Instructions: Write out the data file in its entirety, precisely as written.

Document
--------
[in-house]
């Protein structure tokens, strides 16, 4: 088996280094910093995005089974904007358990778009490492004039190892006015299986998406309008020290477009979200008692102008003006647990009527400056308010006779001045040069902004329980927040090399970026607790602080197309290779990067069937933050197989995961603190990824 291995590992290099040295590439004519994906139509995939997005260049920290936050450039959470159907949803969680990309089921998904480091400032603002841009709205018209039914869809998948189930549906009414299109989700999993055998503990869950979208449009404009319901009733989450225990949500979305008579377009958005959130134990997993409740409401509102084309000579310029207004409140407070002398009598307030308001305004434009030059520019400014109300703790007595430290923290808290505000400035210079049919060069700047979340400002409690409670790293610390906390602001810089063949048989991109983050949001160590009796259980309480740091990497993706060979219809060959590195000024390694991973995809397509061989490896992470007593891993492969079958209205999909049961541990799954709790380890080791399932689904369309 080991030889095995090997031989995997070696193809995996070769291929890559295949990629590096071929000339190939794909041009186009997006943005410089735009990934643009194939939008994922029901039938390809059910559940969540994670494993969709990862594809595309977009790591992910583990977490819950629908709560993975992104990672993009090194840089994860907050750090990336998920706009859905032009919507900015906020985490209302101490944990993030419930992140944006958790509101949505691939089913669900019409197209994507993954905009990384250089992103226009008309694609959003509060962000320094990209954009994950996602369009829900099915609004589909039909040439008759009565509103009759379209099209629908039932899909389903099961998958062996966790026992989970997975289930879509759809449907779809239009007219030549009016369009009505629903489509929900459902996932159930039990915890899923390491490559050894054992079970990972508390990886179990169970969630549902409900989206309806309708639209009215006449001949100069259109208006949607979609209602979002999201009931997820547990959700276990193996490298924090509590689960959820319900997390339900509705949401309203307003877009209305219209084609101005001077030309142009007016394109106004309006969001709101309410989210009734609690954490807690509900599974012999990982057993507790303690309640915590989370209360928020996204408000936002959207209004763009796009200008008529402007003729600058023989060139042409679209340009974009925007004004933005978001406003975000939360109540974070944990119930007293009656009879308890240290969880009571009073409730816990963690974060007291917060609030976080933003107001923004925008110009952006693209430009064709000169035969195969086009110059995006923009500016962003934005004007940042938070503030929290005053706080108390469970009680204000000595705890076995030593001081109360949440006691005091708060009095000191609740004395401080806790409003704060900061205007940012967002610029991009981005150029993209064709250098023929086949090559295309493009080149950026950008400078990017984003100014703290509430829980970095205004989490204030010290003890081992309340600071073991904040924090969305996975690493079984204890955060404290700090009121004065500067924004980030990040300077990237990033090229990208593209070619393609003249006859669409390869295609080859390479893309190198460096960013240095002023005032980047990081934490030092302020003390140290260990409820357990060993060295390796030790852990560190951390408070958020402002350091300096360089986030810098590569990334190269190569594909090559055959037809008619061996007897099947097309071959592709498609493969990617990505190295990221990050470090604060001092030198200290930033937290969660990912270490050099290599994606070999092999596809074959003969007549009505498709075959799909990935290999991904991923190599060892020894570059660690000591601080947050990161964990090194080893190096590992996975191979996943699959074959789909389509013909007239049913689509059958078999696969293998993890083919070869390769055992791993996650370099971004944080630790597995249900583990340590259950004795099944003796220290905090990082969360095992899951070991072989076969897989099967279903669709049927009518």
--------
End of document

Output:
[in-house]
């Protein structure tokens, strides 16, 4: 088996280094910093995005089974904007358990778009490492004039190892006015299986998406309008020290477009979200008692102008003006647990009527400056308010006779001045040069902004329980927040090399970026607790602080197309290779990067069937933050197989995961603190990824 291995590992290099040295590439004519994906139509995939997005260049920290936050450039959470159907949803969680990309089921998904480091400032603002841009709205018209039914869809998948189930549906009414299109989700999993055998503990869950979208449009404009319901009733989450225990949500979305008579377009958005959130134990997993409740409401509102084309000579310029207004409140407070002398009598307030308001305004434009030059520019400014109300703790007595430290923290808290505000400035210079049919060069700047979340400002409690409670790293610390906390602001810089063949048989991109983050949001160590009796259980309480740091990497993706060979219809060959590195000024390694991973995809397509061989490896992470007593891993492969079958209205999909049961541990799954709790380890080791399932689904369309 080991030889095995090997031989995997070696193809995996070769291929890559295949990629590096071929000339190939794909041009186009997006943005410089735009990934643009194939939008994922029901039938390809059910559940969540994670494993969709990862594809595309977009790591992910583990977490819950629908709560993975992104990672993009090194840089994860907050750090990336998920706009859905032009919507900015906020985490209302101490944990993030419930992140944006958790509101949505691939089913669900019409197209994507993954905009990384250089992103226009008309694609959003509060962000320094990209954009994950996602369009829900099915609004589909039909040439008759009565509103009759379209099209629908039932899909389903099961998958062996966790026992989970997975289930879509759809449907779809239009007219030549009016369009009505629903489509929900459902996932159930039990915890899923390491490559050894054992079970990972508390990886179990169970969630549902409900989206309806309708639209009215006449001949100069259109208006949607979609209602979002999201009931997820547990959700276990193996490298924090509590689960959820319900997390339900509705949401309203307003877009209305219209084609101005001077030309142009007016394109106004309006969001709101309410989210009734609690954490807690509900599974012999990982057993507790303690309640915590989370209360928020996204408000936002959207209004763009796009200008008529402007003729600058023989060139042409679209340009974009925007004004933005978001406003975000939360109540974070944990119930007293009656009879308890240290969880009571009073409730816990963690974060007291917060609030976080933003107001923004925008110009952006693209430009064709000169035969195969086009110059995006923009500016962003934005004007940042938070503030929290005053706080108390469970009680204000000595705890076995030593001081109360949440006691005091708060009095000191609740004395401080806790409003704060900061205007940012967002610029991009981005150029993209064709250098023929086949090559295309493009080149950026950008400078990017984003100014703290509430829980970095205004989490204030010290003890081992309340600071073991904040924090969305996975690493079984204890955060404290700090009121004065500067924004980030990040300077990237990033090229990208593209070619393609003249006859669409390869295609080859390479893309190198460096960013240095002023005032980047990081934490030092302020003390140290260990409820357990060993060295390796030790852990560190951390408070958020402002350091300096360089986030810098590569990334190269190569594909090559055959037809008619061996007897099947097309071959592709498609493969990617990505190295990221990050470090604060001092030198200290930033937290969660990912270490050099290599994606070999092999596809074959003969007549009505498709075959799909990935290999991904991923190599060892020894570059660690000591601080947050990161964990090194080893190096590992996975191979996943699959074959789909389509013909007239049913689509059958078999696969293998993890083919070869390769055992791993996650370099971004944080630790597995249900583990340590259950004795099944003796220290905090990082969360095992899951070991072989076969897989099967279903669709049927009518």